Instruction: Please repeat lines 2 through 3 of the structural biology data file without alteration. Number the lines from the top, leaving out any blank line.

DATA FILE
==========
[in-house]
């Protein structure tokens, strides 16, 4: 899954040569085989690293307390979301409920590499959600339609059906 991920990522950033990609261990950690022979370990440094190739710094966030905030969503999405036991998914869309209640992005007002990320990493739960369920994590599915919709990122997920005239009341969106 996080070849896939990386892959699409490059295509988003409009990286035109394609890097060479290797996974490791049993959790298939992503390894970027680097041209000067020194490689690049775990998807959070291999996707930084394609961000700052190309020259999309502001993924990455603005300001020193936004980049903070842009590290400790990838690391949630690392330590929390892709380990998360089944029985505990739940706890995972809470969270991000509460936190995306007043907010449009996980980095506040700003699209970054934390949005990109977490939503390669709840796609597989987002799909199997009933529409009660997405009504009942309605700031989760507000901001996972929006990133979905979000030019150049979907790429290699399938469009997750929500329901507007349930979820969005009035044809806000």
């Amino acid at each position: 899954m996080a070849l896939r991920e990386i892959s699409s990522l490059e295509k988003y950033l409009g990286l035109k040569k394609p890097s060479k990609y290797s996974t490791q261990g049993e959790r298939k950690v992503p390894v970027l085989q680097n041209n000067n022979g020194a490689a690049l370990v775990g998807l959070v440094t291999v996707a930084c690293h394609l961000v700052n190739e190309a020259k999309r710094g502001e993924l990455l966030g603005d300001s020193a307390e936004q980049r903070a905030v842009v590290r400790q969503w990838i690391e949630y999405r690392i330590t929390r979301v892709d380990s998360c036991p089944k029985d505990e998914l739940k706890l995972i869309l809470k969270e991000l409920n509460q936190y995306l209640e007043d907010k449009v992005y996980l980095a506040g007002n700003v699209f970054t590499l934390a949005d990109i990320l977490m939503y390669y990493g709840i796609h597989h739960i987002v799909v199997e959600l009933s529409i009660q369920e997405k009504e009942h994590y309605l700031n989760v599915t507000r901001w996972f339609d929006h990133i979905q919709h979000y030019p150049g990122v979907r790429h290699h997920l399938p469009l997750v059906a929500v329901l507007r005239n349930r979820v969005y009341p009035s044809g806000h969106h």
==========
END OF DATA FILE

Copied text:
């Protein structure tokens, strides 16, 4: 899954040569085989690293307390979301409920590499959600339609059906 991920990522950033990609261990950690022979370990440094190739710094966030905030969503999405036991998914869309209640992005007002990320990493739960369920994590599915919709990122997920005239009341969106 996080070849896939990386892959699409490059295509988003409009990286035109394609890097060479290797996974490791049993959790298939992503390894970027680097041209000067020194490689690049775990998807959070291999996707930084394609961000700052190309020259999309502001993924990455603005300001020193936004980049903070842009590290400790990838690391949630690392330590929390892709380990998360089944029985505990739940706890995972809470969270991000509460936190995306007043907010449009996980980095506040700003699209970054934390949005990109977490939503390669709840796609597989987002799909199997009933529409009660997405009504009942309605700031989760507000901001996972929006990133979905979000030019150049979907790429290699399938469009997750929500329901507007349930979820969005009035044809806000």
């Amino acid at each position: 899954m996080a070849l896939r991920e990386i892959s699409s990522l490059e295509k988003y950033l409009g990286l035109k040569k394609p890097s060479k990609y290797s996974t490791q261990g049993e959790r298939k950690v992503p390894v970027l085989q680097n041209n000067n022979g020194a490689a690049l370990v775990g998807l959070v440094t291999v996707a930084c690293h394609l961000v700052n190739e190309a020259k999309r710094g502001e993924l990455l966030g603005d300001s020193a307390e936004q980049r903070a905030v842009v590290r400790q969503w990838i690391e949630y999405r690392i330590t929390r979301v892709d380990s998360c036991p089944k029985d505990e998914l739940k706890l995972i869309l809470k969270e991000l409920n509460q936190y995306l209640e007043d907010k449009v992005y996980l980095a506040g007002n700003v699209f970054t590499l934390a949005d990109i990320l977490m939503y390669y990493g709840i796609h597989h739960i987002v799909v199997e959600l009933s529409i009660q369920e997405k009504e009942h994590y309605l700031n989760v599915t507000r901001w996972f339609d929006h990133i979905q919709h979000y030019p150049g990122v979907r790429h290699h997920l399938p469009l997750v059906a929500v329901l507007r005239n349930r979820v969005y009341p009035s044809g806000h969106h």